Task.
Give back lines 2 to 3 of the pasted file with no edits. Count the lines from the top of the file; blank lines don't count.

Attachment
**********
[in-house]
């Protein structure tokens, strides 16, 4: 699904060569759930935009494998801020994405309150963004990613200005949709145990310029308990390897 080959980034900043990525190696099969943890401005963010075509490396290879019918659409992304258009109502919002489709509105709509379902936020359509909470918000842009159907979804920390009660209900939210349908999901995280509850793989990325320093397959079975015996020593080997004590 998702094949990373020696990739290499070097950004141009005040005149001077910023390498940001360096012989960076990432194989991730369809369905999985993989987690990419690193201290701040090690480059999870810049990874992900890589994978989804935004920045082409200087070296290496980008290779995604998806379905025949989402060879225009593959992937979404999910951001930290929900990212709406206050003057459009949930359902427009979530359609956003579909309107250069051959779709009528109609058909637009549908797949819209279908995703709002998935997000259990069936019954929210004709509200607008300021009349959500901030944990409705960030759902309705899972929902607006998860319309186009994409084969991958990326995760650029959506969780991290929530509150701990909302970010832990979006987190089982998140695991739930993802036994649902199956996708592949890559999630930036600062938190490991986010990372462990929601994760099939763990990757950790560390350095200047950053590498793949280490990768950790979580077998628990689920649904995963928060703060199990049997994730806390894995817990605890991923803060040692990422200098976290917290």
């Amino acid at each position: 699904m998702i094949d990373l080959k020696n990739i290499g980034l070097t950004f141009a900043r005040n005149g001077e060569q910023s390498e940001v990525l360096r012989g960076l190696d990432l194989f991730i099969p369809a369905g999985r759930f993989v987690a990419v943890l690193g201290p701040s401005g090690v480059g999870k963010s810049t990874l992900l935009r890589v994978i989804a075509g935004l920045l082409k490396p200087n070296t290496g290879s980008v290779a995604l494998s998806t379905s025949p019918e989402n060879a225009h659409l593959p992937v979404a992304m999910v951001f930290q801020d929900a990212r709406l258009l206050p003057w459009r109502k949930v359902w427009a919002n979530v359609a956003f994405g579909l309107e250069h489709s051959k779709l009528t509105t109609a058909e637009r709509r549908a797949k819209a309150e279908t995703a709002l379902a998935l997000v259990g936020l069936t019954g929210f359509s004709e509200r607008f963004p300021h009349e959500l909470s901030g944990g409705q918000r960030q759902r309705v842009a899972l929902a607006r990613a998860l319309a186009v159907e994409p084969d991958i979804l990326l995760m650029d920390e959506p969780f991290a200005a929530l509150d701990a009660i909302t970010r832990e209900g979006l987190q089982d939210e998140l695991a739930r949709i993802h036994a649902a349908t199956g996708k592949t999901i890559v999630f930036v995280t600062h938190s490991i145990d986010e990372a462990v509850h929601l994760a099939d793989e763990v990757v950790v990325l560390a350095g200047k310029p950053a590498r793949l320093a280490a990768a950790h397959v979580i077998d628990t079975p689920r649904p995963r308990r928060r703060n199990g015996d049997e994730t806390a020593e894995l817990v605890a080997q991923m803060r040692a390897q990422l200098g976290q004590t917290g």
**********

């Protein structure tokens, strides 16, 4: 699904060569759930935009494998801020994405309150963004990613200005949709145990310029308990390897 080959980034900043990525190696099969943890401005963010075509490396290879019918659409992304258009109502919002489709509105709509379902936020359509909470918000842009159907979804920390009660209900939210349908999901995280509850793989990325320093397959079975015996020593080997004590 998702094949990373020696990739290499070097950004141009005040005149001077910023390498940001360096012989960076990432194989991730369809369905999985993989987690990419690193201290701040090690480059999870810049990874992900890589994978989804935004920045082409200087070296290496980008290779995604998806379905025949989402060879225009593959992937979404999910951001930290929900990212709406206050003057459009949930359902427009979530359609956003579909309107250069051959779709009528109609058909637009549908797949819209279908995703709002998935997000259990069936019954929210004709509200607008300021009349959500901030944990409705960030759902309705899972929902607006998860319309186009994409084969991958990326995760650029959506969780991290929530509150701990909302970010832990979006987190089982998140695991739930993802036994649902199956996708592949890559999630930036600062938190490991986010990372462990929601994760099939763990990757950790560390350095200047950053590498793949280490990768950790979580077998628990689920649904995963928060703060199990049997994730806390894995817990605890991923803060040692990422200098976290917290």
């Amino acid at each position: 699904m998702i094949d990373l080959k020696n990739i290499g980034l070097t950004f141009a900043r005040n005149g001077e060569q910023s390498e940001v990525l360096r012989g960076l190696d990432l194989f991730i099969p369809a369905g999985r759930f993989v987690a990419v943890l690193g201290p701040s401005g090690v480059g999870k963010s810049t990874l992900l935009r890589v994978i989804a075509g935004l920045l082409k490396p200087n070296t290496g290879s980008v290779a995604l494998s998806t379905s025949p019918e989402n060879a225009h659409l593959p992937v979404a992304m999910v951001f930290q801020d929900a990212r709406l258009l206050p003057w459009r109502k949930v359902w427009a919002n979530v359609a956003f994405g579909l309107e250069h489709s051959k779709l009528t509105t109609a058909e637009r709509r549908a797949k819209a309150e279908t995703a709002l379902a998935l997000v259990g936020l069936t019954g929210f359509s004709e509200r607008f963004p300021h009349e959500l909470s901030g944990g409705q918000r960030q759902r309705v842009a899972l929902a607006r990613a998860l319309a186009v159907e994409p084969d991958i979804l990326l995760m650029d920390e959506p969780f991290a200005a929530l509150d701990a009660i909302t970010r832990e209900g979006l987190q089982d939210e998140l695991a739930r949709i993802h036994a649902a349908t199956g996708k592949t999901i890559v999630f930036v995280t600062h938190s490991i145990d986010e990372a462990v509850h929601l994760a099939d793989e763990v990757v950790v990325l560390a350095g200047k310029p950053a590498r793949l320093a280490a990768a950790h397959v979580i077998d628990t079975p689920r649904p995963r308990r928060r703060n199990g015996d049997e994730t806390a020593e894995l817990v605890a080997q991923m803060r040692a390897q990422l200098g976290q004590t917290g």